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  • al-Awlaki has a Phineas moment

    Posted by Charles Cameron on November 10th, 2010 (All posts by )

    Here’s a meme worth noting when it crops up in the advocacy of religious violence:

    You don’t need permission from a religious authority…

    1

    This particular idea came up in the video of Anwar al-Awlaki that was released yesterday, Nov. 8th.

    Flashpoint Partners translated the comment in question, “do not consult anyone in killing the Americans. Fighting Satan does not require a jurisprudence. It does not require consulting. It does not need a prayer for the cause. They are the party of Satan … It is the battle between truth and falsehood.”

    The AFP translation of the key phrase here reads, “Killing the devil does not need any fatwa (legal ruling).”

    2

    My interest was piqued because of the correspondence between this comment from al-Awlaki, and the case of Phineas in the biblical Book of Numbers, chapter 25.

    Phineas is “the son of Eleazar, the son of Aaron the priest” – but when he recognizes that the Lord would be infuriated by the interracial and interreligious copulation of Zimri, “a prince of a chief house” in Israel, with Cozbi, the daughter of the “head over a people, and of a chief house in Midian”, he does not go to the priest his grandfather seeking permission to kill them – he knows it is his Lord’s wish that they should die, and so he takes the responsibility for his action entirely upon himself, and kills them.

    3

    As I shall recount in greater detail in two future posts on the topic of Phineas, it is the fact that Phineas acts without first requesting permission that pleases his Lord so much that He grants to Phineas and his seed “the covenant of an everlasting priesthood”.

    It is precisely this acting without requesting permission that is emphasized in modern Christian Identity writings on the topic of “Phineas Priests”:

    So a Phinehas priest is a MAN who acts on personal initiative to execute Yah’s judgment on violations of Yah’s laws which are adversely affecting His people.

    And according to Ehud Sprinzak, the eminent scholar of modern Jewish terrorism, it was reading the “Balak portion” of the book of Numbers, in which the story of Phineas is recounted, that convinced Yigal Amir that he could legitimately assassinate Yitzhak Rabin without first obtaining rabbinic approval (which would have put the rabbi who granted him permission at risk).

    4

    So. We have one more piece of the puzzle by which a mind with its own interpretation of God’s will can come to the conclusion that some specific act or acts of violence – accurately termed “terrorism” by others – are not only divinely sanctioned, and indeed mandatory, but can be undertaken without the requirement of prior verification from an appropriate religious authority.

    And in this case — the religious authority, such as it is, of Sheikh al-Awlaki proposes this.

    5

    Aaron Zelin‘s post on the Qur’anic text invoked by al-Awlaki’s title and the commentaries on that verse by ibn Kathir and others, is well worth your time, if you have not already seen it.

     

    5 Responses to “al-Awlaki has a Phineas moment”

    1. Paul Milenkovic Says:

      As a non-Jewish person, I had occasion to be invited to the Shabbat of a rabbi here in Madison, who for some reason raised the topic of Yigal Amir at the dinner table. Perhaps my host had strong views on the subject, perhaps I was being tested, or perhaps I had strong views on this myself: I made a conscious decision to respond.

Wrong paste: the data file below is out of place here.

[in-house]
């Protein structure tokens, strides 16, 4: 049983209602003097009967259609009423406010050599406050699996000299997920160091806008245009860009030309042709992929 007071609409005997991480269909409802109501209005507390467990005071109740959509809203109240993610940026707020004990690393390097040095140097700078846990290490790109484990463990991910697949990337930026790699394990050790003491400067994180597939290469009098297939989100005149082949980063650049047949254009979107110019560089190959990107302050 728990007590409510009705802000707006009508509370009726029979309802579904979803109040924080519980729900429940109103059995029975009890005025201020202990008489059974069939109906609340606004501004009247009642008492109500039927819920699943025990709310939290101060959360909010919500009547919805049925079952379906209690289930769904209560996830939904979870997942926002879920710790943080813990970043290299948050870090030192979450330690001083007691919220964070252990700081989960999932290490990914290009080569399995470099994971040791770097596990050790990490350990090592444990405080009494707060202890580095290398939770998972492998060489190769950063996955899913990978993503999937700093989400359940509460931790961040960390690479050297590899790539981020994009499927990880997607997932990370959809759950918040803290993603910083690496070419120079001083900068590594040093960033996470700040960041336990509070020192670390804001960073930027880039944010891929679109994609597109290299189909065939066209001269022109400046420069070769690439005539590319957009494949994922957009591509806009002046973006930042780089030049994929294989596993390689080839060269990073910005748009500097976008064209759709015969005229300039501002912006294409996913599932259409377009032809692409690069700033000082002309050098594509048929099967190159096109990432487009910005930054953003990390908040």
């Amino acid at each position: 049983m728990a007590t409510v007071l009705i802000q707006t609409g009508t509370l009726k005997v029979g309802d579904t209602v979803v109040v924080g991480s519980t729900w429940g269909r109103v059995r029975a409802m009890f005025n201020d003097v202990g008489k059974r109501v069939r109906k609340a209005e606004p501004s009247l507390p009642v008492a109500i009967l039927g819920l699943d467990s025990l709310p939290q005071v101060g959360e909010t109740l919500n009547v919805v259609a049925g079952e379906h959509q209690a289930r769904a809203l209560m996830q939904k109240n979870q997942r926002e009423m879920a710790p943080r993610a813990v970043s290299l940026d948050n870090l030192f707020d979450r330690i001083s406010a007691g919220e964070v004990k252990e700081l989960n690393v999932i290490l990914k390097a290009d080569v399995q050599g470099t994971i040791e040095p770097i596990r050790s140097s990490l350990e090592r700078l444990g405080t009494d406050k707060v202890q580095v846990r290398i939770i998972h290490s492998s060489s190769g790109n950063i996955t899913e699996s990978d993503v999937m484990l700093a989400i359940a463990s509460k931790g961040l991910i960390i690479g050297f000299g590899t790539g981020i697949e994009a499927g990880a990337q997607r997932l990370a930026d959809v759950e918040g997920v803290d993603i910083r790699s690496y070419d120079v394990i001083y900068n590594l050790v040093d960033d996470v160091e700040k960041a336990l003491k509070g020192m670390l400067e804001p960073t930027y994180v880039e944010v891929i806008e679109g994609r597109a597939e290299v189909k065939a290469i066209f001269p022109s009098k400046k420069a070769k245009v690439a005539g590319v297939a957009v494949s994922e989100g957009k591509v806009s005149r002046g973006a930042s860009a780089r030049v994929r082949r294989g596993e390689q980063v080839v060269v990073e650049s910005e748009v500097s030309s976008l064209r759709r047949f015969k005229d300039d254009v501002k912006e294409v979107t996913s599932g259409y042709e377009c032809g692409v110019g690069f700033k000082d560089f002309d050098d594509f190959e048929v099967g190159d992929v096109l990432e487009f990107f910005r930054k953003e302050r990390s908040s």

My response was something along the lines that in my opinion, a Jew (Mr. Amir) should not do such a thing (murder) to a fellow Jew (Prime Minister Rabin). My host was suggesting that Mr. Amir could have gotten rabbinical approval (from some rabbi) for his actions, and my response was even if he could, Jews need to, as a Mr. Rodney King suggested in another context, all get along. There were enough other people bent on killing Jews that Jews should not do that to each other.

      My host’s take on this is that Mr. Rabin’s actions in the Peace Process constituted as much an existential threat to Israel as say, Iran’s atomic bomb program, and hence there is a line of argument to back up Mr. Amir reacting to a “clear and present danger” as it were.

      My take on this is that one of the hackneyed anti-Jewish slanders is “Jews all stick together.” But in my opinion, Jews ought to stick together. I guess I come from a moral theory that from love of self comes love of family, from love of family comes love of tribe, expanding the circle outward.

      My take on Phineas, as a Christian, is that many “problem texts” in the Old Testament need to be viewed through the lens of Jesus’ teaching. For example, Jesus was frequently tested and gave responses in apparent contradiction to the Old Testament view of divorce, stoning adulterers, and so on.

      Even if you don’t subscribe to the Christian view of Jesus’ divinity, Jesus was plainly Jewish and plainly a rabbi, who offered his interpretation on sacred scripture. One thing I have learned in interactions with rabbis and other learned Jewish people is that a lot of Jesus’ sayings and teachings, about perserverence in forgiveness (forgive 70 times 7 times), about the moral necessity to not call attention to your charitable giving and so on (those who give in secret will have their reward in Heaven), is far from uniquely Christian and is a thread woven deeply into rabbinical teaching.

      What I take from this is that both a Jew and a Christian should not read too much into the account of Phineas as a call to “direct action”, and that there really is no moral justification for Mr. Amir taking the life of Mr. Rabin within the religious, moral, and ethical systems of Judaism or Christianity.